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Component Model

The architecture overview in the previous section is useful to provide enterprise architects, IT managers, and business users a conceptual perspective of key capability areas for a Social MDM architecture, however, it is not detailed enough to understand how the components in this architecture interact with each other. For this, a component model is necessary.

In the following sections, we explore the Social MDM RA on a functional component level using a component relationship diagram. A component relationship diagram provides a static view of the relationships between the components. We then walk through a sample component interaction diagram to demonstrate the dynamic interaction of the components. Component interaction diagrams will be used in subsequent chapters to describe various angles of the Social MDM RA from different architectural perspectives.

Component Relationship Diagram from an Enterprise SOA Perspective

You may have read [1], which provides an enterprise Master Data Management reference architecture aligned with an SOA-based enterprise architecture blueprint.2 Figure 4.6 shows an updated version of the component relationship diagram published in [1].

Figure 4.6

Figure 4.6 Social MDM component relationship diagram from an SOA perspective

The major differences are as follows:

  • Simplification: Since the previous component relationship diagram was published as part of the MDM RA, roughly six years have passed. Working with many clients during this time, we found that many components have become commoditized as SOA has matured. Following are some examples:

    • The DMZ zone with a reverse proxy pattern, firewalls, and so on has been collapsed into a single network security component.
    • Different types of LOB systems have been summarized into a single component.
    • The subcomponents of the MDM component are not explicitly shown anymore. They are well understood and common knowledge in the MDM practitioner community at this point.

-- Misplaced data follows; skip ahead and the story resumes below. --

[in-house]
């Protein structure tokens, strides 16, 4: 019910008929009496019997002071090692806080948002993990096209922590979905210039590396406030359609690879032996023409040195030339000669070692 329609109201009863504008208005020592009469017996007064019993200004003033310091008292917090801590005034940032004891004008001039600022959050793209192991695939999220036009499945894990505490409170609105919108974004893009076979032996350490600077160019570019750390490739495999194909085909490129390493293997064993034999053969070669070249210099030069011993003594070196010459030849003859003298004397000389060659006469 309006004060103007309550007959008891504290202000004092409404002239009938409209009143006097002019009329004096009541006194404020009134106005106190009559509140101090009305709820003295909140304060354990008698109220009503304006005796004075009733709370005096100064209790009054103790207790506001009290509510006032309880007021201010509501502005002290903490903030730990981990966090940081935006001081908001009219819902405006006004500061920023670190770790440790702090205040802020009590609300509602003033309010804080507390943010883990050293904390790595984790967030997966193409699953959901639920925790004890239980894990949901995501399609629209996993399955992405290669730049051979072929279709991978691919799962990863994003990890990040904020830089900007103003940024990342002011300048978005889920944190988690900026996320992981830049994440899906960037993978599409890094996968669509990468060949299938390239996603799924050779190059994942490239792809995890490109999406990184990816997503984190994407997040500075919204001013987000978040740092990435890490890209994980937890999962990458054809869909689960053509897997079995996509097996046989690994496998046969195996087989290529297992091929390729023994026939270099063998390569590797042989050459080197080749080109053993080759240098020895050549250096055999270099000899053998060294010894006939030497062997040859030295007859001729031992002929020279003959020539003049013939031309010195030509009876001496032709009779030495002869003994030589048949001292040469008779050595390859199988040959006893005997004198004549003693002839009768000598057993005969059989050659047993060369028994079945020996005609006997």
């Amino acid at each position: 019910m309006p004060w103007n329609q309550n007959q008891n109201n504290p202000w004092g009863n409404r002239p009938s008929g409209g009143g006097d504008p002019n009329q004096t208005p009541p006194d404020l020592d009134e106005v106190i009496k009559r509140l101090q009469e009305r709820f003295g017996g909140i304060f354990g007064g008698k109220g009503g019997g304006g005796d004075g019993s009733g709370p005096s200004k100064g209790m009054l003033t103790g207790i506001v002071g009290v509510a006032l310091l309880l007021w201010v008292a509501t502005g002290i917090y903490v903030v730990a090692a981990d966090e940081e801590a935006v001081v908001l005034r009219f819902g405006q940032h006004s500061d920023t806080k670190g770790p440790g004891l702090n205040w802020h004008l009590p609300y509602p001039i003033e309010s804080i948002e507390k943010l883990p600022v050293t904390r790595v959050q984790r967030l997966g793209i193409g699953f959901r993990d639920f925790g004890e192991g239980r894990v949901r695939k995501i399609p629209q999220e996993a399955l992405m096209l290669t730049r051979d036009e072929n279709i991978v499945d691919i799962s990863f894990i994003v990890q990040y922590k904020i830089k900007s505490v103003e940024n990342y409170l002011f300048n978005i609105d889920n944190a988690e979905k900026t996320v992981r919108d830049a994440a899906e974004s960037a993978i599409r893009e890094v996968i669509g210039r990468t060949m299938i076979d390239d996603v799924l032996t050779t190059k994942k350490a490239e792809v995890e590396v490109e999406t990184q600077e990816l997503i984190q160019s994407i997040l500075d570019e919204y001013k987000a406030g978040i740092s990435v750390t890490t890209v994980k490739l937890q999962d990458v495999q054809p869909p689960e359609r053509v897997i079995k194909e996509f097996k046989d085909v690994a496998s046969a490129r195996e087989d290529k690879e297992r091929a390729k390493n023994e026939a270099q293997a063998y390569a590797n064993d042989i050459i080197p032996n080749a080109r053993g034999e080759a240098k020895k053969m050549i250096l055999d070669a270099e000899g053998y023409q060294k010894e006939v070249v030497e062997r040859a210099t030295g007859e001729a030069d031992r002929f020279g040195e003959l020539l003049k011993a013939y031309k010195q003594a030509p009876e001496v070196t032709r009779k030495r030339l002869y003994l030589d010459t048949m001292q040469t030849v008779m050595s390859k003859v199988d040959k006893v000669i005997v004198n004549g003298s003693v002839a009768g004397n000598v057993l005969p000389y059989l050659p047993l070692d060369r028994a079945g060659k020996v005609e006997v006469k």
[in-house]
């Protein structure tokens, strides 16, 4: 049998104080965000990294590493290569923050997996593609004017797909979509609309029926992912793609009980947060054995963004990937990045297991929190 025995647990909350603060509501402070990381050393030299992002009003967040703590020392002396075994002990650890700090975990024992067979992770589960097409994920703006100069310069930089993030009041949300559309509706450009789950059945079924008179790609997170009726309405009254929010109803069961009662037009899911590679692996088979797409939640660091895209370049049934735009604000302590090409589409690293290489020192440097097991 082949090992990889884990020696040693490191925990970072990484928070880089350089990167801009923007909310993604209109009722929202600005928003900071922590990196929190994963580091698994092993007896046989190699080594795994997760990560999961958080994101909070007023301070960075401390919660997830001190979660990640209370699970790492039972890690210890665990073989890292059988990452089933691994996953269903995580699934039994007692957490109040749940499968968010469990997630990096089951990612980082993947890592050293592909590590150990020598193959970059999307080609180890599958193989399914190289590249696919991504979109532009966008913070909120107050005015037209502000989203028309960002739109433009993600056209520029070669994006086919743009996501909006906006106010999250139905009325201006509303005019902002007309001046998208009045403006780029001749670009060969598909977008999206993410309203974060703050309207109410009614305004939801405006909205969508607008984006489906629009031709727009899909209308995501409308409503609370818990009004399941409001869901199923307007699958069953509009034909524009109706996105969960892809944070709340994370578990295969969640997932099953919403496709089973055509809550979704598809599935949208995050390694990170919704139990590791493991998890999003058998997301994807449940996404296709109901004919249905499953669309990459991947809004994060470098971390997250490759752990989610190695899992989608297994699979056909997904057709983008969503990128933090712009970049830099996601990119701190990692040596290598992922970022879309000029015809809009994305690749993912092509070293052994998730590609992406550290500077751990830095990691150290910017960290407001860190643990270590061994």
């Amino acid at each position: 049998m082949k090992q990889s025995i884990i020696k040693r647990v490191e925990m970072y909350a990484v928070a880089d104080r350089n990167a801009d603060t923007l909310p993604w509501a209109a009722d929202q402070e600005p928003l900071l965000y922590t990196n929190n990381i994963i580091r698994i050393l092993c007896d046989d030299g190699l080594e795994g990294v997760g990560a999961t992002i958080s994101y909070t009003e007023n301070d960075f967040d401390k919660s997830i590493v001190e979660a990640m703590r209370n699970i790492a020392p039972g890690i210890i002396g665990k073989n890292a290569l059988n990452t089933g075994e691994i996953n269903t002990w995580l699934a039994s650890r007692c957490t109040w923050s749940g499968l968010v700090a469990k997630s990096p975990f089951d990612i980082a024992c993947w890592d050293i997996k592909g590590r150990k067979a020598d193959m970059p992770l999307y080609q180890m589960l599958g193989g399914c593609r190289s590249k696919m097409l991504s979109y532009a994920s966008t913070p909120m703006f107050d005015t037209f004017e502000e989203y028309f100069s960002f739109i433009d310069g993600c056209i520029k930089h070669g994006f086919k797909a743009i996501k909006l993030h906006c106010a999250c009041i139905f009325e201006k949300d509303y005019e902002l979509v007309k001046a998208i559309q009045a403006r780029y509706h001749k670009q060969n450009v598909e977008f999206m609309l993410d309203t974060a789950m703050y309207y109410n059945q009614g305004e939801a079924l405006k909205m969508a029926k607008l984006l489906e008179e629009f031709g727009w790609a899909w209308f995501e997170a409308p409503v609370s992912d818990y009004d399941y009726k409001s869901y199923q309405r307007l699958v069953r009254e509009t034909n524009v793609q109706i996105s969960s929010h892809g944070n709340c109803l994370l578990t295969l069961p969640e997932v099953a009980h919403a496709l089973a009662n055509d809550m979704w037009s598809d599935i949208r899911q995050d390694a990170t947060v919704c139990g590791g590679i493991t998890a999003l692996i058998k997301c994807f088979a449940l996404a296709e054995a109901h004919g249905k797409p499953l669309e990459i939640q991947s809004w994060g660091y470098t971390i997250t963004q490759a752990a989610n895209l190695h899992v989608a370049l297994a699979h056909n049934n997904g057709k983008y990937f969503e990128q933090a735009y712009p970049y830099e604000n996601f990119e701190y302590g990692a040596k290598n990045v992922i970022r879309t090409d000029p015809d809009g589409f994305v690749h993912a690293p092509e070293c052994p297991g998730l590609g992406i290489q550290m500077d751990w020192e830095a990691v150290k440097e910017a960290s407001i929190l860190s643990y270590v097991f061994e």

• Various messaging gateway components and the interconnectivity and interoperability component have been merged into a single ESB component.
  • Changes in data domains: At the time the previous MDM RA was created, reference data was subsumed as part of master data. With the lessons learned since then, we see it now as a separate domain with domain-specific functionality to be appropriately managed, thereby justifying a component in its own right.
  • New third-party data sources: Over the years, we have worked with enterprises that expressed some degree of dissatisfaction with commercial third-party vendors. Examples of issues include lack of completeness, cost, and and to some extent staleness of the data. Social media sources are perceived to address some of these aspects better but at the same time with the risk of some uncertainty and fuzziness. Also, additional processing is required to make these sources usable from an MDM standpoint. For these reasons we moved this into a different component.
  • New use cases: The expansion of banking services to support mobile devices is one of several drivers for Mobile MDM—a capability that also requires new components, which we added to the component model.
  • The impact of Big Data for analytics: As indicated with the data domain introduction, Big Data use cases broaden the scope of analytical capabilities, which we represent with a functional processing capability set with dedicated components.

Component Relationship Diagram for Social MDM from an Information Architecture Perspective